I want to flag up issues about the planning system, because regeneration at all levels must be supported by a strong planning system. However, people in the planning system who are committed to working in communities tell me that local authorities are deciding to make planners redundant and to reduce their planning departments. I am told that community engagement with the planning process is not as rigorous as it should be. In the current times, planning is a critical job. To an extent, we will plan our way out of recession, so we must have strong planning departments to do that.
As someone who supported community planning, I have a great fear that it is being honoured in the breach. There is an issue about the role of the voluntary sector in community planning partnerships. They are not at the table. I ask the minister whether that will be sorted and whether voluntary sector representatives will, as of right, sit at the table in every community planning partnership.
One of the big issues in the old social inclusion partnership process was the extent to which we were able to bend the spend sufficiently. I recognise that we did not do that; mainstream budgets were not directed sufficiently into communities. However, it seems that the process now is even worse.
We need real community engagement, but the feeling is that less community engagement is happening now. Community engagement is critical in relation to prioritising budgets, understanding need and knowing where the real challenges are. To be fair to the minister, he referred to that in his opening speech. However, he will know that the study of the fairer Scotland fund by the Scottish centre for regeneration, which was based on case studies in a number of local authorities, concluded that many respondents felt that, in comparison with the more local, geographic and project-focused approaches of previous programmes, it has become more difficult to engage communities in the more thematic community planning partnership-wide approaches that are becoming more common. I am sure that we would all be interested to know how that problem is being addressed.
The minister said, quite rightly, that local government is a critical partner, but it is facing severe financial pressures now—not in the future—despite a growing budget. There will be a time when we will have to ask whether a centrally imposed council tax freeze on local authorities is the best approach when we need to sustain communities and the groups that Robert Brown rightly identified.
There is a particular issue around single outcome agreements and the extent to which they are delivering on the local priorities that would support regeneration. A report by Audit Scotland states:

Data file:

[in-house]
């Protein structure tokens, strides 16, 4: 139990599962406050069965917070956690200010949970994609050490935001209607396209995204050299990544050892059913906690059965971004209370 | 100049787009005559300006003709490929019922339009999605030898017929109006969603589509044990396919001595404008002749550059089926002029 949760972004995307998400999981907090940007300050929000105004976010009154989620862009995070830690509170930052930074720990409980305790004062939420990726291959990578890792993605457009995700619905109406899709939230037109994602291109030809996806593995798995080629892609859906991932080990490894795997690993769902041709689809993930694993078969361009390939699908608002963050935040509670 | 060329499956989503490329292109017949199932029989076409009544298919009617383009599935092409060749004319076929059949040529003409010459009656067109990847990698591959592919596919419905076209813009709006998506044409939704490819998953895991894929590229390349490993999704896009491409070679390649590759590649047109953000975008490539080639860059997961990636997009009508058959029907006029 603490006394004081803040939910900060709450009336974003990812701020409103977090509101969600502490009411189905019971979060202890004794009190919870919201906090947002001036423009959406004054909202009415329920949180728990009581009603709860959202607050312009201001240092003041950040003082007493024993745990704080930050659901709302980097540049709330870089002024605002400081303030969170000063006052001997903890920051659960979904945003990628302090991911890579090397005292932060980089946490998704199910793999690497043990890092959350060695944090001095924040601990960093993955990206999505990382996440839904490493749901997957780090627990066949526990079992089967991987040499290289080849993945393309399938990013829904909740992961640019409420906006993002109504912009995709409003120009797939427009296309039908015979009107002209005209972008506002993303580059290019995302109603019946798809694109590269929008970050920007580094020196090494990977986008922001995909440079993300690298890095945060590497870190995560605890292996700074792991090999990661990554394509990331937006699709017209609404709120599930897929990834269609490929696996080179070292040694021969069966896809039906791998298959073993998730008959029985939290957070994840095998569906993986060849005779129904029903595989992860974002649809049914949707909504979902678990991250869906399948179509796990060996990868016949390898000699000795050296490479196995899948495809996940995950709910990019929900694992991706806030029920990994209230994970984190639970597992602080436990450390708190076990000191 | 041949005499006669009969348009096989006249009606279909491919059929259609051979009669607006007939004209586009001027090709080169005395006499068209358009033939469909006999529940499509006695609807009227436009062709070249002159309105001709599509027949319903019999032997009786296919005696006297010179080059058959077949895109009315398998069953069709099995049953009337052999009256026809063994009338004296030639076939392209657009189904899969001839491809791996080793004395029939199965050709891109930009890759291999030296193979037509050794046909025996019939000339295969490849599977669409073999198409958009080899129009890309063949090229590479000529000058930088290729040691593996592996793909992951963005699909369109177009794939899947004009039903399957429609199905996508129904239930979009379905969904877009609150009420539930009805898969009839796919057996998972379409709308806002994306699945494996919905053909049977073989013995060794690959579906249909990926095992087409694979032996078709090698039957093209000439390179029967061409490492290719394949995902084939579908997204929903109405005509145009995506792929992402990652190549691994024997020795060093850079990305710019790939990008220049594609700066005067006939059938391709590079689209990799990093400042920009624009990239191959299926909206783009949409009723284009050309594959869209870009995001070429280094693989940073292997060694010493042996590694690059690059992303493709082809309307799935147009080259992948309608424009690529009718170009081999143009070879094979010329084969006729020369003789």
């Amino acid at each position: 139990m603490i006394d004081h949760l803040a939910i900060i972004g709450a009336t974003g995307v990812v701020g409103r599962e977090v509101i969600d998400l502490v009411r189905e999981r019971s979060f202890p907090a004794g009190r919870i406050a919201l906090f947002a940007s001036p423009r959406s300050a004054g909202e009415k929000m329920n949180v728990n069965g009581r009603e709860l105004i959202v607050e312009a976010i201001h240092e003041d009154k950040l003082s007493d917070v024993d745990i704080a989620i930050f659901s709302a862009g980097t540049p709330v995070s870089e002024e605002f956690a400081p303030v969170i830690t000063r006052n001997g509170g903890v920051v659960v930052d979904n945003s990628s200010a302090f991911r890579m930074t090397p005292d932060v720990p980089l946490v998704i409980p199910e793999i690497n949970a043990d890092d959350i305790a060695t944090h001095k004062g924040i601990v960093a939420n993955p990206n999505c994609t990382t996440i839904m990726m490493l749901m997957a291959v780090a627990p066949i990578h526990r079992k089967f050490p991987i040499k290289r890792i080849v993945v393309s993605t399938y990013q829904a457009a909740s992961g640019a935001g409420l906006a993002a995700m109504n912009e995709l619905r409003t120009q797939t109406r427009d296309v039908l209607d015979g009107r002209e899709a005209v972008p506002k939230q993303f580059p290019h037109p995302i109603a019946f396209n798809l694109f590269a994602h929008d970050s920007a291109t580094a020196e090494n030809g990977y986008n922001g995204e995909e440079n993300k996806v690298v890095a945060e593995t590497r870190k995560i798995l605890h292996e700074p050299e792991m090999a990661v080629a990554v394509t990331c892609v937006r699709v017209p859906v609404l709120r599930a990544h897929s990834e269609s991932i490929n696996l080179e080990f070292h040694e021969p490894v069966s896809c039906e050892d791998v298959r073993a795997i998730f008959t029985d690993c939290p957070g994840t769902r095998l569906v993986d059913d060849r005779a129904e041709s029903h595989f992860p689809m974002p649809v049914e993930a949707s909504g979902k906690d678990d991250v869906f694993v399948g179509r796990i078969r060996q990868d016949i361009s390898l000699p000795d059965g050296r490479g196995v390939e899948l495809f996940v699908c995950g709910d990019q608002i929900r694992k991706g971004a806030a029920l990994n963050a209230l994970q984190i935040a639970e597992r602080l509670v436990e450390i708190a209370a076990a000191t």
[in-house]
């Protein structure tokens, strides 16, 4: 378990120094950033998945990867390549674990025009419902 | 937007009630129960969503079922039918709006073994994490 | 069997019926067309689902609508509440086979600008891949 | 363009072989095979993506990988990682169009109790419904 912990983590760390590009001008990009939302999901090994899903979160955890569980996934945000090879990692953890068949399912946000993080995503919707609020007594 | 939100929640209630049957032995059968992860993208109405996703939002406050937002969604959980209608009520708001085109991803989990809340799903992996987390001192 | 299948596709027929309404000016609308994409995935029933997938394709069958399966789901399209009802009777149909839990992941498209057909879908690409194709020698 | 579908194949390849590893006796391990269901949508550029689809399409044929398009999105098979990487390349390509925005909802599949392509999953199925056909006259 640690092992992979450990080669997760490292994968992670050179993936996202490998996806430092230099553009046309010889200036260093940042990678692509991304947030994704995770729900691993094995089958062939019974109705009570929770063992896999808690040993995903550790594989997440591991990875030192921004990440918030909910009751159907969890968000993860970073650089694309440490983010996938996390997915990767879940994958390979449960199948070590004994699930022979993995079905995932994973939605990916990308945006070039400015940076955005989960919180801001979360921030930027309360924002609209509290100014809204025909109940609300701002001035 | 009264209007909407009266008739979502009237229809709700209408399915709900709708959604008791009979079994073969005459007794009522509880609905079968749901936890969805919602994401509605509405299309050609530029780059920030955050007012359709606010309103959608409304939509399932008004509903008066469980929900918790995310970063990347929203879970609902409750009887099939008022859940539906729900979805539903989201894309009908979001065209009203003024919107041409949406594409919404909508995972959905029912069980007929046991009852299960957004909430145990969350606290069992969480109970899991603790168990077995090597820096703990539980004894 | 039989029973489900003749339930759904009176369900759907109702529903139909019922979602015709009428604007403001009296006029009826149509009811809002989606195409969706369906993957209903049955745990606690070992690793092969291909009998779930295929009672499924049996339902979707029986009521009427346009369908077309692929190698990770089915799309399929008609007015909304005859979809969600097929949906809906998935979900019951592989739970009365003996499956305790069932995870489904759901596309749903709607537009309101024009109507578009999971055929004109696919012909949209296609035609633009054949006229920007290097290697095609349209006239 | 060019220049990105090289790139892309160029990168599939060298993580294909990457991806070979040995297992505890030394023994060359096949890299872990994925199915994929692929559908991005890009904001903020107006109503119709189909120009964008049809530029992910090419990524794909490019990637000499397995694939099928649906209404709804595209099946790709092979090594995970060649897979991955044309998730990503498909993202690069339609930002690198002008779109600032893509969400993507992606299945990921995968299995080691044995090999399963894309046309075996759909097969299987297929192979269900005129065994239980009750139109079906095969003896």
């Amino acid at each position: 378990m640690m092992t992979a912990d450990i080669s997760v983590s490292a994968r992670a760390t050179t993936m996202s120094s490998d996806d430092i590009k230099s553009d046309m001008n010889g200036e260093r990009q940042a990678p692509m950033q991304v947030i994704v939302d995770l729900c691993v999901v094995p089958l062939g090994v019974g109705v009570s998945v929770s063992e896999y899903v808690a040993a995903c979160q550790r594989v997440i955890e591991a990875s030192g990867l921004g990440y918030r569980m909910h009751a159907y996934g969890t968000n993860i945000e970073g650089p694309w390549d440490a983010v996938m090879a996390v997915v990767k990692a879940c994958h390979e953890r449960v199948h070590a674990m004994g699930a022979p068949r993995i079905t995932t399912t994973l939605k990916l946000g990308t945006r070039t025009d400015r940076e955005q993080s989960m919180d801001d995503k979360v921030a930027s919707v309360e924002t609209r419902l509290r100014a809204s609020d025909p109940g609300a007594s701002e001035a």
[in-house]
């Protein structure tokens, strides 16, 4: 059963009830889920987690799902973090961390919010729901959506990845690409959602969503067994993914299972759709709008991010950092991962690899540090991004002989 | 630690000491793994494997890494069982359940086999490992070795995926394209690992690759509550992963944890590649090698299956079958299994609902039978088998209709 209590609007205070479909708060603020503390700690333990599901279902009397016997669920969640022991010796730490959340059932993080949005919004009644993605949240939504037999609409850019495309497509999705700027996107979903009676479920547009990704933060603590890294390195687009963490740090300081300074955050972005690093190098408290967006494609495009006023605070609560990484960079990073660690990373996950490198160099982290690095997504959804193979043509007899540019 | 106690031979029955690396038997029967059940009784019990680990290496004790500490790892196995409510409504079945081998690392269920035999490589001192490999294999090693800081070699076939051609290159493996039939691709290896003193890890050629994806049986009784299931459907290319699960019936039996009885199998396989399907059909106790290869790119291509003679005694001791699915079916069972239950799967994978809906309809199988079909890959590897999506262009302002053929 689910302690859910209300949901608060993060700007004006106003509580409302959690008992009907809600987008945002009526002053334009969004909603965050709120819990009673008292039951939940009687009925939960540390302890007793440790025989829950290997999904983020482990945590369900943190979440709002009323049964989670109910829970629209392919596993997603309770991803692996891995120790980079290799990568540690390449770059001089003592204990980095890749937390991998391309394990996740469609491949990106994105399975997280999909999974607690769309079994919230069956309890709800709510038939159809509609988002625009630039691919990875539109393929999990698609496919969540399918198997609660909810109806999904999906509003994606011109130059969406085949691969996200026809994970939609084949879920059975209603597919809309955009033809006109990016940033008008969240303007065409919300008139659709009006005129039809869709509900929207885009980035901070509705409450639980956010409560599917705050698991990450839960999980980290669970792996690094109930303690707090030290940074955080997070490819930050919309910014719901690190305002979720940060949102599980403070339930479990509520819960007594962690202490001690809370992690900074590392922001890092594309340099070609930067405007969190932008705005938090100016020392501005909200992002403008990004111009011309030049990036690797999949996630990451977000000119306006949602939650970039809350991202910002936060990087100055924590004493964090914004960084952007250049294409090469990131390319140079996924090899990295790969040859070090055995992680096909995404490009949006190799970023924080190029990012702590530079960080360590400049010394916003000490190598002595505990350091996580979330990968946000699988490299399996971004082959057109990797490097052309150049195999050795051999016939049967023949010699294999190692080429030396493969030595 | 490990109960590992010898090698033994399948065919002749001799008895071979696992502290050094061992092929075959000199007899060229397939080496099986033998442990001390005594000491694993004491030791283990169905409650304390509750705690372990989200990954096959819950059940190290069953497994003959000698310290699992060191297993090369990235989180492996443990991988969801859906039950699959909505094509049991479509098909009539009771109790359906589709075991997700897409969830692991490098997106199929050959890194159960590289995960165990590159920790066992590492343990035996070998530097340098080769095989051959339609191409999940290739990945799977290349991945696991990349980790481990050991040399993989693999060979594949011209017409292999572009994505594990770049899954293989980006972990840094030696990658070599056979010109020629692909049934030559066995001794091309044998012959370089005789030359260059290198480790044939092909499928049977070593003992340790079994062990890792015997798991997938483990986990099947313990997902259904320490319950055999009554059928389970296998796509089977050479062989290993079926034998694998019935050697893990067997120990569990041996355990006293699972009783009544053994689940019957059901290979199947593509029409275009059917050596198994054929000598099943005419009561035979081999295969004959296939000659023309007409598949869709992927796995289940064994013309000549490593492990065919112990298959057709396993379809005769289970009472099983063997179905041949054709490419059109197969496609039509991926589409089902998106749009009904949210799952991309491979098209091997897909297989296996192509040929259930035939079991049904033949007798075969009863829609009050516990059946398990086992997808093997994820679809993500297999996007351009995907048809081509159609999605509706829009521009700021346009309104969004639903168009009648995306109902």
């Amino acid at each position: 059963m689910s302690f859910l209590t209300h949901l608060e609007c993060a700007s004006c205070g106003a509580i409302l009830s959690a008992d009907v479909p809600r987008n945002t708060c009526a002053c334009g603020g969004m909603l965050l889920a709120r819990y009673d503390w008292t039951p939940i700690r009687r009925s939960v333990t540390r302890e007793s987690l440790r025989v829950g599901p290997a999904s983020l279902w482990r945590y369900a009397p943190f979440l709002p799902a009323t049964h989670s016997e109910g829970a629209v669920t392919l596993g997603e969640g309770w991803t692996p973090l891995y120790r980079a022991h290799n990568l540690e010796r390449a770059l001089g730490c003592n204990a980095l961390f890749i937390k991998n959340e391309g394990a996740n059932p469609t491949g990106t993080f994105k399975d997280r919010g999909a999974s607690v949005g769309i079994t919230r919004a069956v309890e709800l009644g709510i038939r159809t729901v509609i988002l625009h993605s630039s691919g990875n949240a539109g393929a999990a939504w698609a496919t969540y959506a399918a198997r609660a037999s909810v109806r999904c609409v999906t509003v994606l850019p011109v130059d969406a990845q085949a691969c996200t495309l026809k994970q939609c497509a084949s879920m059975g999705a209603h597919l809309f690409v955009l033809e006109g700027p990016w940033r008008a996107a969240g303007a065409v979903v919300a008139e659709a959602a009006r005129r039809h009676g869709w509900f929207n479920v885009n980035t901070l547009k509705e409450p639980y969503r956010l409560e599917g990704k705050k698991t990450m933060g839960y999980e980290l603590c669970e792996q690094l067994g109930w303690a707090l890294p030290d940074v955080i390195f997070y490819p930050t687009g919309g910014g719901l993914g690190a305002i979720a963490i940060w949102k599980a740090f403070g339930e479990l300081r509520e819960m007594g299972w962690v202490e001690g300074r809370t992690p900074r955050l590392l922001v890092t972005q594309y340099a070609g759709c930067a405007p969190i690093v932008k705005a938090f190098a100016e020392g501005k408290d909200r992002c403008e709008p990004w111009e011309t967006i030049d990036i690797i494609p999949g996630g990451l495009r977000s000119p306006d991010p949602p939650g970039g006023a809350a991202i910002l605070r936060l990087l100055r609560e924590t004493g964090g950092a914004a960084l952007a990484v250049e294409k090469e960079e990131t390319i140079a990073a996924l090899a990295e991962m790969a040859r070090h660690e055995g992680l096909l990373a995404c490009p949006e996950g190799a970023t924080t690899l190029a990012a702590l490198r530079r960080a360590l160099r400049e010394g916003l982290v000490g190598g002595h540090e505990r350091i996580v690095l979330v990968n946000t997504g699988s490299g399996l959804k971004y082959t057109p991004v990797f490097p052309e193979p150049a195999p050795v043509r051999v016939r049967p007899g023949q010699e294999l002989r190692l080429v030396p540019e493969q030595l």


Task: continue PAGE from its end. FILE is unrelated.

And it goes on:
"The audits showed many CPPs to be overly bureaucratic and not focused ... on outcomes for local people."
It has also been said that
"There is a need for Community Planning Partnerships to make clearer the impacts that their SOA (and specifically the FSF related elements) will have on equalities groups in their areas."
There is a disjunction between what the Government has said it wants to do with regeneration and the vehicle through which that is being delivered.
Single outcome agreements are still not equality impact assessed. In those circumstances, I am not confident that there is a rounded view of community regeneration.
Robert Brown mentioned the impact on voluntary organisations locally. Will the minister confirm his willingness and that of John Swinney to intervene where they feel that voluntary organisations are disproportionately feeling the impact of the financial squeeze locally? That in itself seems counterproductive when we are talking about regeneration.
Regeneration should be part of an anti-poverty framework. It is unfortunate that single outcome agreements emerged ahead of the achieving our potential framework, the equally well framework and the guidance on equalities. As a consequence, spending on regeneration locally has not been shaped by anything other than the warm words of the frameworks. We are not seeing any delivery at the local level that is influenced by the frameworks at the Scottish level.
An example of that is the supported employment framework, which is important in relation to regeneration. The framework has come out, but there is no role for Scottish Enterprise, no money and no evidence that, where the Scottish Government has let big contracts, work to support those who are further away from employment is being recognised.
I would welcome the minister's comments on how he sees the Southern general hospital contract providing community benefit and employment opportunities. Is there an opportunity to use article 19 of the European Union public procurement directive to support sheltered workplaces? Those are examples of how thinking at a local level can support a regeneration strategy.
I recognise the minister's important comments on how regeneration works and the fact that it should be central. However, he will understand, as we all do, that saying that does not make it happen. The levers have to be used more extensively to ensure that we do not have just warm words, that there is a Scottish strategy that recognises the geographical nature of deprivation and the challenge facing some of our communities, and that, therefore, genuine local partnerships can be fostered, alongside the work of the Scottish Government, to ensure the regeneration of employment and the economic, social and physical regeneration that the minister talked about and which we in the Labour Party supported.
I move amendment S3M-5852.1, to insert after second "regeneration":
"; notes in particular the importance of an effective planning system and the necessity of genuine community engagement to secure real change".